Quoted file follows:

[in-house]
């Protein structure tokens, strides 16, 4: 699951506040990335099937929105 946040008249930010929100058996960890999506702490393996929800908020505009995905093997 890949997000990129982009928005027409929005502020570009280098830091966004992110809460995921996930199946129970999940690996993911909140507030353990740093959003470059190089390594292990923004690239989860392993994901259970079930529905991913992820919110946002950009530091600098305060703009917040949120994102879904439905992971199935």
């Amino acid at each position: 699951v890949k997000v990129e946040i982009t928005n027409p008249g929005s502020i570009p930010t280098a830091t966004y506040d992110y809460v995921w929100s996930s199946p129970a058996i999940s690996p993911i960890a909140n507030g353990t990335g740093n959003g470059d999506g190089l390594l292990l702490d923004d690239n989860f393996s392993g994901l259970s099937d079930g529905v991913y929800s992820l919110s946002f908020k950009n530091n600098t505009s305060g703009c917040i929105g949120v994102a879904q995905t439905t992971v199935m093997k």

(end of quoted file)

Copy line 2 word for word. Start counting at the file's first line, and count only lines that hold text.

């Protein structure tokens, strides 16, 4: 699951506040990335099937929105 946040008249930010929100058996960890999506702490393996929800908020505009995905093997 890949997000990129982009928005027409929005502020570009280098830091966004992110809460995921996930199946129970999940690996993911909140507030353990740093959003470059190089390594292990923004690239989860392993994901259970079930529905991913992820919110946002950009530091600098305060703009917040949120994102879904439905992971199935």